Body language lyrics - Bookshelf
Love might be in your wink or those moves of your hand BODY LANGUAGE needs no words! I understand and if I should kiss you but be mistaken I fear it is your slap that I will risk taking This is BODY LANGUAGE! this language I must learn I'll ...
About this book
Do you sometimes have those moments where you are extremely astounded and out of words? You knew you have a message for this perfect tune you have just prepared. And you don’t want to end up producing something just because it sounds right to your music. You still want to preserve the identity of your songs conveying particular message and emotion. The human voice is an important instrument in music style, and it needs to have some words to sing. Lyrics without Music is a collection of conversational, poetry-like expressions that can be perfectly used as lyrics for your music. The words written in this book are intentionally formed with syllables that could become rhythms in possible melodies. A collection of various expressions about life and love, even noncomposers may find delight in reading and even singing this book!
* Finalist for the National Book Award in Poetry * * Winner of the National Book Critics Circle Award in Poetry * Finalist for the National Book Critics Circle Award in Criticism * Winner of the NAACP Image Award * Winner of the L.A. Times ...
About this book
* Finalist for the National Book Award in Poetry ** Winner of the National Book Critics Circle Award in Poetry * Finalist for the National Book Critics Circle Award in Criticism * Winner of the NAACP Image Award * Winner of the L.A. Times Book Prize * Winner of the PEN Open Book Award *ONE OF THE BEST BOOKS OF THE YEAR:The New Yorker, Boston Globe, The Atlantic, BuzzFeed, NPR. Los Angeles Times, Publishers Weekly, Slate, Time Out New York, Vulture, Refinery 29, and many more . . .A provocative meditation on race, Claudia Rankine's long-awaited follow up to her groundbreaking book Don't Let Me Be Lonely: An American Lyric.Claudia Rankine's bold new book recounts mounting racial aggressions in ongoing encounters in twenty-first-century daily life and in the media. Some of these encounters are slights, seeming slips of the tongue, and some are intentional offensives in the classroom, at the supermarket, at home, on the tennis court with Serena Williams and the soccer field with Zinedine Zidane, online, on TV-everywhere, all the time. The accumulative stresses come to bear on a person's ability to speak, perform, and stay alive. Our addressability is tied to the state of our belonging, Rankine argues, as are our assumptions and expectations of citizenship. In essay, image, and poetry, Citizen is a powerful testament to the individual and collective effects of racism in our contemporary, often named "post-race" society.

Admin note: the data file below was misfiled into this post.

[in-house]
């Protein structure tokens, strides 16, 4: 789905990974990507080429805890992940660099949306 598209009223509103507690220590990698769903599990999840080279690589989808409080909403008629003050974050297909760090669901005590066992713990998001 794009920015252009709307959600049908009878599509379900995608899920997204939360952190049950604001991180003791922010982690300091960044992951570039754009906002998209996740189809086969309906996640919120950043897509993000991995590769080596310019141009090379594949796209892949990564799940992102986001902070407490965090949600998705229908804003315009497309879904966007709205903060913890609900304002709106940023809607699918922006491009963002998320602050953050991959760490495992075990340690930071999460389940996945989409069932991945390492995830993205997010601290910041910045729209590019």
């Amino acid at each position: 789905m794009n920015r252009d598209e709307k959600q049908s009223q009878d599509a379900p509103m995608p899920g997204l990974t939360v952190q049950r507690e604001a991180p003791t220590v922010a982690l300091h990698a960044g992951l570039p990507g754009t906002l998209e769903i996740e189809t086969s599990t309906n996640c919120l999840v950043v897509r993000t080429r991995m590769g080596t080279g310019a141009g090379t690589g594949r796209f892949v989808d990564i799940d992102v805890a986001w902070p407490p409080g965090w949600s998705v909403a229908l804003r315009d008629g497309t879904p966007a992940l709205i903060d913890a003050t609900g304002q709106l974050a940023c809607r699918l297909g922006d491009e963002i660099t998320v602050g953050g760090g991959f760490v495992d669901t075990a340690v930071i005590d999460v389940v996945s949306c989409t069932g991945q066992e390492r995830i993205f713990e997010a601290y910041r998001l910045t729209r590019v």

'The Instantaneous Harvest and the Harley Lyric Mayden Moder Milde.' Notes and Queries 237 (1992): 150-2, ... 'Alisoun's Language: Body, Text and Glossing in Chaucer's "The Miller's Tale." ' Philological Quarterly 71 (1992): 139-53.
About this book
The Middle English lyrics and short poems form a varied group that ranges over most aspects of life to include lyrics of religious and secular love, carols and songs, and mundane rhymes of everyday life. Thus there are expressions of devotion, ethereal or earthly, theological expositions, and knowledge needed for life. The poems are disparate and generally anonymous, and their survival owes much to chance. The bibliography assembles neutral annotation of collections and criticism of the works, arranged chronologically to show the course of criticism and the growing appreciation of these poems and all they can tell us. The introduction considers these matters, problems of definition of the genre, and the isolable lyrics, and seeks to reconcile some first impressions of the poems, as disparate and slight, with the rewards of close study. ROSEMARY GREENTREE is currently Visiting Research Fellow, Dept of English, University of Adelaide.